As we also know regulation is not perfect, getting it right is not as easy in reality as it is in theory, human nature gets in the way!  However, there is something here about values, vision, having one’s head on the bigger picture which also makes for better regulation and rat whacking.  But I haven’t the time to delve into that!

But what about when you miss the rat altogether!?

Then what happens when you miss the rat and it scuttles away potentially giving diseases to everyone it comes into contact with?  Does the Rat Whacker then chase around the fete with the bat, flailing wildly, knocking over cake stalls and bowling over old ladies in the desperate attempt to whack the rat?!  Perhaps cause more mayhem and damage than the rat itself ever would?!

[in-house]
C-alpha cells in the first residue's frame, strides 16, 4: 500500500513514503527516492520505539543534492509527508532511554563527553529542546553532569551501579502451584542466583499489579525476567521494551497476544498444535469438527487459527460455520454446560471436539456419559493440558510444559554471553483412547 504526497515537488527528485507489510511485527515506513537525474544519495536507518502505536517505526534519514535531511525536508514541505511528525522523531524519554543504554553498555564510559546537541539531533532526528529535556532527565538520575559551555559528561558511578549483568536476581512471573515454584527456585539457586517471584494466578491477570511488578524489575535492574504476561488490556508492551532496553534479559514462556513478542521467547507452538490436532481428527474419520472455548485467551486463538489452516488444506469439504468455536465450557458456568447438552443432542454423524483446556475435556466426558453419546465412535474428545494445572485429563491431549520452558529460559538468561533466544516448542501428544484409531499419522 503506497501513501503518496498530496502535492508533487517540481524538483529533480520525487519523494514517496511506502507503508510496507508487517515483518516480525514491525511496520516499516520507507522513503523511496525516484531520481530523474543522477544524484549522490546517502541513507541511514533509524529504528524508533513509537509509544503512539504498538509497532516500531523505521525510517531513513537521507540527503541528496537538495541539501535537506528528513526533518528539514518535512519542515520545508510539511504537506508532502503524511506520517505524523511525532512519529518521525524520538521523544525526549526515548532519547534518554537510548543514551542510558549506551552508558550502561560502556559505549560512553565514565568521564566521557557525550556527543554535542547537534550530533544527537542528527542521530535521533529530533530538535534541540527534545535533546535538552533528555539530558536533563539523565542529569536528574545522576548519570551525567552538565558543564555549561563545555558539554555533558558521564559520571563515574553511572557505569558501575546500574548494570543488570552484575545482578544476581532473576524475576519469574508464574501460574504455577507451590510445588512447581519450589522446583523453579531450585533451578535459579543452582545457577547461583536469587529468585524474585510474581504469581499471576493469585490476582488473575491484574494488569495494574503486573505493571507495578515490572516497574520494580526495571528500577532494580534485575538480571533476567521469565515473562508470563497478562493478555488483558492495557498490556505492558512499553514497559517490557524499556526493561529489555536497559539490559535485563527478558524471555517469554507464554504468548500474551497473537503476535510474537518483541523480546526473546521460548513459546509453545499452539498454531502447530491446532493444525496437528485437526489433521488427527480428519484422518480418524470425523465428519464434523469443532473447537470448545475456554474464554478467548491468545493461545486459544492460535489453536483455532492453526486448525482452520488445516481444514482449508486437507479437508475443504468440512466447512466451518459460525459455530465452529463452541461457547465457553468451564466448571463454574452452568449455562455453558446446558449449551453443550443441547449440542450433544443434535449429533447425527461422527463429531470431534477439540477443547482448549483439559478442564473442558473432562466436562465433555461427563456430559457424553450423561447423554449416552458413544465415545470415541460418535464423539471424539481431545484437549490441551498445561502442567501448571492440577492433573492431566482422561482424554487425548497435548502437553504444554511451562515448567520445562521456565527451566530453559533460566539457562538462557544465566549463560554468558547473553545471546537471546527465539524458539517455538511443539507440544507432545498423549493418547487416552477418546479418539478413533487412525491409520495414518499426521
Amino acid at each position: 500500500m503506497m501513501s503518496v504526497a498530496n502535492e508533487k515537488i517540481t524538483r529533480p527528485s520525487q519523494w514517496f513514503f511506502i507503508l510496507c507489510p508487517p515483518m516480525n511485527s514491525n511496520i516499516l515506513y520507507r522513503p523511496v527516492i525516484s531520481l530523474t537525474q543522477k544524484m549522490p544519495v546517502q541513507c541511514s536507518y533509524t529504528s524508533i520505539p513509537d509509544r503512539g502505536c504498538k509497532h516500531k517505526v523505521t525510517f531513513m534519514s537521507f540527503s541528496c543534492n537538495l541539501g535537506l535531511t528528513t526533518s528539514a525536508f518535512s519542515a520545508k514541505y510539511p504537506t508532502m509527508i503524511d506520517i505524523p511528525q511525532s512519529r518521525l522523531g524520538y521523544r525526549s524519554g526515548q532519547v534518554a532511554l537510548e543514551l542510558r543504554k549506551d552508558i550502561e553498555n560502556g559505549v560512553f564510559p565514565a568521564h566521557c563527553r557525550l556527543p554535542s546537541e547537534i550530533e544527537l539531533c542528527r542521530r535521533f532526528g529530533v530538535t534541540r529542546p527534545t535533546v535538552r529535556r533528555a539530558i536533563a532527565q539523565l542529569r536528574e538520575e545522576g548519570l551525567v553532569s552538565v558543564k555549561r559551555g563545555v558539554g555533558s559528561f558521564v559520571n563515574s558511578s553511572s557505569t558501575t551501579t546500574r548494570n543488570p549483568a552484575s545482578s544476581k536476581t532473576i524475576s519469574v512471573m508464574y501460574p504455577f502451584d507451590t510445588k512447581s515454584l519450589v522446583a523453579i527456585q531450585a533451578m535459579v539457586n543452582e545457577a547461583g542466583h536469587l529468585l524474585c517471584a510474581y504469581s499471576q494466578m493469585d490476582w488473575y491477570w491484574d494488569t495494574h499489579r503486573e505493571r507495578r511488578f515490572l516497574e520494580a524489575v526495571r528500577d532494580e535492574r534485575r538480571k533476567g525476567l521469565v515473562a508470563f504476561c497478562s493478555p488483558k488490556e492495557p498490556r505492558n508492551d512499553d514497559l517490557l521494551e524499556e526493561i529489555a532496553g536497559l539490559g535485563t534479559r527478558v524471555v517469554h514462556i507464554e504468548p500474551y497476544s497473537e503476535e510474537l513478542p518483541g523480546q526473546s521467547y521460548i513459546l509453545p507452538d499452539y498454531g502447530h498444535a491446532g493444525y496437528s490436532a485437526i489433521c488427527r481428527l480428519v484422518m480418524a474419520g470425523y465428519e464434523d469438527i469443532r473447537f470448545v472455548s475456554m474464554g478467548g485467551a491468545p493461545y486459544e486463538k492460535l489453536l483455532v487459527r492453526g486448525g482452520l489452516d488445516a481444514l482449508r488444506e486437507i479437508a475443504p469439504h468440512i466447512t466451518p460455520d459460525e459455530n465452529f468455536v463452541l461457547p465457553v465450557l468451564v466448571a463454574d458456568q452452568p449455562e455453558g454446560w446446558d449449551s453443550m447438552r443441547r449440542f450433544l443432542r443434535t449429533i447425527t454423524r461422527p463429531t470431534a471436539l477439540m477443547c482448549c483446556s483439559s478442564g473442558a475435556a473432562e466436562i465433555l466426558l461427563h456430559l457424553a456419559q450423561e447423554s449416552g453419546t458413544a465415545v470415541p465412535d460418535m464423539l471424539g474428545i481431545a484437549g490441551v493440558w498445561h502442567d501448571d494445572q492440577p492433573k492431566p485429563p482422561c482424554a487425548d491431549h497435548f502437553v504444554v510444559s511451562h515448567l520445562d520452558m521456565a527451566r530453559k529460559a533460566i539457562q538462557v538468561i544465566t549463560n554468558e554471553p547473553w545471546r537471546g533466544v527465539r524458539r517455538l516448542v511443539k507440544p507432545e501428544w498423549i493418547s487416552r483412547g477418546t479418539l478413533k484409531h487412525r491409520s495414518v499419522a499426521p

Or will the Whacker have anticipated this, and cordoned off a bit in front of the rat stall, where the rat can be quickly retrieved before any damage is done to the dignity of the whacker or the rest of the fete!

I am rather loving this analogy!

 

 

 

3 Responses to “Emerging tech regulation – the ‘Whack a rat’ model”

  1. Paul Woof says:

    The game of whack-a-rat, like nearly all skill based fairground games, relies upon the over confidence of the player. Over confidence is a common characteristic and is even apparent in activities for which careful planning has supposedly been undertaken such as budget setting or starting a business. Faced with the coconut shy of life, humans are nearly always too confident.